Nixon plans to show up in Charlotte for national Democratic convention, but McCaskill won't
U.S. Sen. Claire McCaskill, D-Mo., and her campaign announced Tuesday that she won't attend the Democratic National Convention in September in Charlotte, N.C.
But a spokeswoman said that the senator's decision -- made Tuesday afternoon -- should not be interpreted as a snub at President Barack Obama.
Rather, it's because McCaskill has a tough re-election fight and "it's more important for her to spend time here at home in Missouri talking to voters," the aide said.
(Start of update) McCaskill herself made the same point Wednesday morning on MSNBC's morning cable show with Joe Scarborough. The senator said it would look bad if prospective voters saw her mingling with "honchos at a cocktail party" in Charlotte.
McCaskill also repeated her key point (reported in the Beacon's earlier story posted Monday, below) that she usually doesn't attend presidential conventions in the years that she's on the ballot.
NBC political correspondent Chuck Todd, who joined McCaskill on the show, said that her no-show in Charlotte would mean that she couldn't collect money from donors, who often attend the conventions. But McCaskill pointed out that this year's convention is in September -- later than previous Democratic gatherings -- so that she should have already collected much of her money.
McCaskill also reaffirmed what she has told reporters in Missouri for months: that she has asked President Barack Obama to come to the state to campaign for her and help her raise money. (End update)
The Missouri Republican Party, which has made McCaskill its top target, contends she's trying to distance herself from the president.
"This obviously does not change the fact that McCaskill was one of Barack Obama’s earliest and staunchest supporters," a GOP spokesman said. "It doesn’t erase McCaskill’s enthusiastic prediction at the 2008 convention that 'Barack Obama is going to be one great president.' And it can’t make up for the fact that McCaskill has voted with Barack Obama 95 percent of the time since 2010."
The GOP spokesman also said her decision "does cast more doubt on McCaskill's insistence that she wanted the convention to be held in Missouri," and her denial of a report in the New York Times that she had "privately lobbied the White House against choosing St Louis because she was concerned about how it would affect her re-election prospects."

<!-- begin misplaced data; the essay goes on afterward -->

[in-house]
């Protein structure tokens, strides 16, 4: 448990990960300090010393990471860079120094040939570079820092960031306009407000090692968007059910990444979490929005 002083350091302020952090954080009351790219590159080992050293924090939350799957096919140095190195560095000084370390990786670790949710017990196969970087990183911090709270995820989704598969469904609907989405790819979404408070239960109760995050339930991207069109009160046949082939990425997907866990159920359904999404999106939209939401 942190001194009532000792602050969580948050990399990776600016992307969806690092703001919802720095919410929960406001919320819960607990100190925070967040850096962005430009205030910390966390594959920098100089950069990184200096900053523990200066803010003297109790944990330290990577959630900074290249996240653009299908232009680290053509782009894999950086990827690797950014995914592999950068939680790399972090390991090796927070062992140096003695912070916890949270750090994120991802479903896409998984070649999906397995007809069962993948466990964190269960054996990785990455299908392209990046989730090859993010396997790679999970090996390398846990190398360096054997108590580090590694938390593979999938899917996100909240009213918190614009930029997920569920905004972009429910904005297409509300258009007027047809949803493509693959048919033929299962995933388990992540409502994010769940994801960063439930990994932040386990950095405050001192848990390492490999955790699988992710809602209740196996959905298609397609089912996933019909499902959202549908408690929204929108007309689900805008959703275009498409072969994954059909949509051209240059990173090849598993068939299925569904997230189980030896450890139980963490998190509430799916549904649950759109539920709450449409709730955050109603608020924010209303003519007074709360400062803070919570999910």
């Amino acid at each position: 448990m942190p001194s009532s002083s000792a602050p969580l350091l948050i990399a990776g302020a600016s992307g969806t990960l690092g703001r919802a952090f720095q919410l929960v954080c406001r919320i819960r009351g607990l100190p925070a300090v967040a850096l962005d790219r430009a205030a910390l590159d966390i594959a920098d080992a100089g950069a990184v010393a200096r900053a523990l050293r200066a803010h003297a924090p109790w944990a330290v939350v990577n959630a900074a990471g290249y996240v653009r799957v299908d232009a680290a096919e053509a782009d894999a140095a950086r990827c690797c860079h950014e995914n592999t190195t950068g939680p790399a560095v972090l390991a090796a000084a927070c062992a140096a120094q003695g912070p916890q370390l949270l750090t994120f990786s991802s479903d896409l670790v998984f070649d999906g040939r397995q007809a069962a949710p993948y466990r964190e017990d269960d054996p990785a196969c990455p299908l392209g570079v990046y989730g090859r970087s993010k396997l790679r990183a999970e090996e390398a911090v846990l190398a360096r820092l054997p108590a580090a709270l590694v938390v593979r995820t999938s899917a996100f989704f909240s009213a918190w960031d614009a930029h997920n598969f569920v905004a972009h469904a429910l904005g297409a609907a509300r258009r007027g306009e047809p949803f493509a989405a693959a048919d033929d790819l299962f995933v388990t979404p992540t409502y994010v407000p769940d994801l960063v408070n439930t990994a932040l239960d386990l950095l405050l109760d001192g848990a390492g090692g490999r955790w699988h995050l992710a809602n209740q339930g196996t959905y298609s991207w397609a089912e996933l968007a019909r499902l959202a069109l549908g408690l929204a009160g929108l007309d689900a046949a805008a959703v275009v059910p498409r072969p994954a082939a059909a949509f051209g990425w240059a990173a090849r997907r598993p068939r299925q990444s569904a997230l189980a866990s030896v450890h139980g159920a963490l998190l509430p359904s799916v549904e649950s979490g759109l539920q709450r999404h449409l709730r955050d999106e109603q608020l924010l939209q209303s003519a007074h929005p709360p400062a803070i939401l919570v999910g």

McCaskill has repeatedly said she supported St. Louis' unsuccessful convention bid.
Said one of McCaskill's GOP rivals, former state Treasurer Sarah Steelman: "I don't care if Sen. McCaskill joins her fellow Democrats at the convention in Charlotte or not....Skipping a few cocktail parties and rallies in Charlotte doesn't distance her from the president, and it won't convince voters that she's a born-again moderate."
As the Beacon reported earlier:
By uttering a single word, Missouri Gov. Jay Nixon put to rest any speculation from activists in either party that he might join a small group of conservative-to-moderate Democrats in other states who have decided against attending their party’s national presidential convention this September in Charlotte, N.C.
Does Nixon plan on attending the convention?
“Sure,’’ he replied Monday during a question-answer session following an unrelated bill-signing in Webster Groves.
Nixon didn’t offer any details, including how much of the three-day convention that he plans to attend.
But the fact that he plans to go at all speaks volumes, by making clear that Nixon apparently has no plans to distance himself from the national presidential ticket, including President Barack Obama. Those announced no-shows include West Virginia Gov. Earl Ray Tomblin and its U.S. Sen. Joe Manchin, plus at least four Democratic members of the U.S. House.
Nixon – who has promoted a bipartisan image – will share the Missouri ballot with the president in November in their mutual bids for re-election.
Nixon will be leading Missouri's convention delegation, aides say.
Plans are less clear though for U.S. Sen. Claire McCaskill, D-Mo., who continues to be hammered by Republicans and allied groups because she was one of Obama’s early supporters.
A campaign aide said the senator’s schedule for September was still in flux. McCaskill expects to be in a tough re-election battle.
McCaskill had missed the state Democratic convention several weeks ago because her mother has been ill. She did make the party's biggest fundraising event of the year, the Jefferson-Jackson dinner, last Friday.